I feel extremely lucky to have been able to make this album, it has been hard work but also a joy and a privilege. Thanks largely to an unexpected inheritance, the last two years has been entirely free of the restrictions and distractions that have often hindered my efforts in the past. I hope I’ve made the most of the opportunity. There is arguably far too much music being made these days, so thank you so much to everyone who has supported or continues to support me. It means a great deal. Cheers.

Interconnected track listing:

  1. Electric Energy
  2. I Am Afraid (Saturn Conjunct Pluto)
  3. Freedom
  4. Dear Stranger
  5. This Is The Space
  6. A Shorter Space
  7. Making It Up
  8. Still Mumbling
  9. Ants
  10. Beautiful World
  11. One More Time    

Tim Burness Interconnected – due for release 12th November 2018

Burness Band – live review

“The main support act this evening was the Tim Burness Band.

The band is made up of four very accomplished musicians, namely the Brighton based Tim Burness (guitar and vocals), drummer Fudge Smith (ex-Pendragon and ex-Steve Hackett), bassist Keith Hastings (Bamboleo) and keyboard maestro Monty Oxymoron (from legendary English punk band The Damned and also of the Sumerian Kyngs).

Prior to their performance, I was having a conversation with Tim and I must say what a very likeable fellow he is. A very down to earth guy and one you could easily go out for a pint with.

When on stage his warmth was still evident as he was having the banter with the punters in between each of his eight song set, whilst tuning his guitar.

Tim has been recording and performing in one guise or another since the 1980’s. Gaining some relative success around Europe on the way as Burnessence. In May last year, he released his seventh album, ‘Whose Dream Are You Living?’ to some great critical acclaim and I must concur with those people as I have the album and it is a fine coming together of musical styles. With each song on the album you hear elements of other artists such as Steve Harley & Cockney Rebel and Peter Gabriel’s Genesis to name just two.

So live as well as on his recorded musical output, the Burness sound features a wide range of musical styles – from progressive rock to pop-rock to ambient electronica. The lyrics cover a range of interconnected themes – from the personal to the political to the spiritual. It’s a summing up of one man’s journey through his life with contrasting themes and ups and downs. It will be interesting to see what the forthcoming ‘Interconnected’ 2018 album will bring.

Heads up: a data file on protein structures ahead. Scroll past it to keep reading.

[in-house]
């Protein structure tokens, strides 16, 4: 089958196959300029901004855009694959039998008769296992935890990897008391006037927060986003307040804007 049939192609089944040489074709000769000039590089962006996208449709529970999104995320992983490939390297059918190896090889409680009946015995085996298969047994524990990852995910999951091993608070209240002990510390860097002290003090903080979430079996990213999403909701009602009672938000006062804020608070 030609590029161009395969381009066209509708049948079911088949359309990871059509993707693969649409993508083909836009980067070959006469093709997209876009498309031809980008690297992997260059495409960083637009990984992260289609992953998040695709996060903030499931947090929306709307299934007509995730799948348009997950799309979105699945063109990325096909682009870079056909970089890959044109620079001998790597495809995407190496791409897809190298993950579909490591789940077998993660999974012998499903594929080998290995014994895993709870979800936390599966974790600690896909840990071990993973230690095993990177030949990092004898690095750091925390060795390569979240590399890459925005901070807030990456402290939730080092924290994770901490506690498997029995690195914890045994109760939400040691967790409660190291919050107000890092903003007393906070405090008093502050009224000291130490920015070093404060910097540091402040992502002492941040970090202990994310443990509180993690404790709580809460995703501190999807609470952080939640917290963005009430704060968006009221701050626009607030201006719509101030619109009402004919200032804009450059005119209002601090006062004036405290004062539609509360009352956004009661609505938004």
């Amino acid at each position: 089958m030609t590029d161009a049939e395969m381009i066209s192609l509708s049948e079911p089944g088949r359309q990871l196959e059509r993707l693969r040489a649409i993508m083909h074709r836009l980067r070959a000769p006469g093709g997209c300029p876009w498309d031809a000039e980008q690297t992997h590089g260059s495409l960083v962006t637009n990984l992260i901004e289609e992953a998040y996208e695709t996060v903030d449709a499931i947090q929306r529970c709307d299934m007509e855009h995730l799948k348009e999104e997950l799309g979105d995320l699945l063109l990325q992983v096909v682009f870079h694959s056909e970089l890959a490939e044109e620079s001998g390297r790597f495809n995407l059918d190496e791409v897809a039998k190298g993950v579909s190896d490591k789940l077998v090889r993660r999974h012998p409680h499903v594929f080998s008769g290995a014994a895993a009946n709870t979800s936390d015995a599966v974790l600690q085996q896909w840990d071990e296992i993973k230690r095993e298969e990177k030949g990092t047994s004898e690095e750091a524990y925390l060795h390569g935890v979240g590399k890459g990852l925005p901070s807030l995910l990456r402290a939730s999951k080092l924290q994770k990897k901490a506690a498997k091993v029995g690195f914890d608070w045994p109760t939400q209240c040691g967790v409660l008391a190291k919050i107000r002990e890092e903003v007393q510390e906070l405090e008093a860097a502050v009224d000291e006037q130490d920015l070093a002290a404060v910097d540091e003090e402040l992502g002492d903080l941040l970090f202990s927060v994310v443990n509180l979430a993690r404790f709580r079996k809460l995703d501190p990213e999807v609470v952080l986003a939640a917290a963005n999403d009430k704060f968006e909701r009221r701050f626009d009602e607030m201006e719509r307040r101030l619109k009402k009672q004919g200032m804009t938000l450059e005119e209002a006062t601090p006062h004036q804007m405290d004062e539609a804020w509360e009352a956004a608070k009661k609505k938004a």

At The Albert, Tim (and not Desmond, Harold or Roland – injoke!) began his set with a solo number ‘I Don’t Know What’s Good For Me’ and then invited his pals to join him for the further numbers. I noted Keith Hastings bass playing style and it reminded me of the sadly departed Mick Karn from Japan.

The punters were sent on a journey during the set from prog rock to ballad to cosmic. We learnt that ‘Infinite Ocean’ came into being as a result of standing on the end of Brighton Pier. We learnt (if we didn’t already suspect) that there is ‘Mumbling In The House Of Commons’ with little else getting done – which was delivered as a southern version of Mark E. Smith. I learn that the most powerful and outstanding Tim Burness Band track tonight was ‘Walk Through The Darkness’,
which deals with depression as its subject matter and sounds akin to Oasis – nice one!

Tonight’s Tim Burness Band setlist reads:
‘I Don’t Know What’s Good For Me’ (solo) (from ‘Infinite Ocean’ 1997 album),
‘What’s Going On In Your Head?’ (from ‘Whose Dream Are You Living?’ 2017 album),
‘Poppadom Rock’ (from ‘I Am You Are Me’ 1984 album as Burnessence),
‘Infinite Ocean’ (from ‘Infinite Ocean’ 1997 album),
‘Love Is For Giving’ (from ‘Finding New Ways To Love’ 2004 album)
‘Broaden Your Horizons’ (from ‘Vision On’ 2007 album),
‘Walk Through The Darkness’ (from ‘Finding New Ways To Love’ 2004 album),
‘Mumbling In The House Of Commons’ (from ‘Infinite Ocean’ 1997 album),

Tim Burness Band setlist from the Prince Albert gig 31.3.18

Find out more here:

https://timburness.bandcamp.com/

https://www.timburness.com/

https://www.facebook.com/tim.burness.1

Nick Linazasoro

Full review of the night at http://www.brightonandhovenews.org/2018/04/01/b-movie-play-brighton-gig-exactly-37-years-to-the-day-after-their-john-peel-session/

Getting the new album out there

The new CD and Digital Album release, ‘Whose Dream Are You Living?’

During the last couple of months, Whose Dream Are You Living? has gradually been getting out there, along with the accompanying video for the track Grass Is Greener. As with previous work, the album features a wide range of musical styles, including progressive rock, pop-rock and touches of electronica and ambient music. It was recorded over the last few years with the help of some great musicians and friends at Church Road Recording Studios in Hove, England. Long-term collaborator and co-producer Julian Tardo also contributed additional guitar and other instruments on some tracks.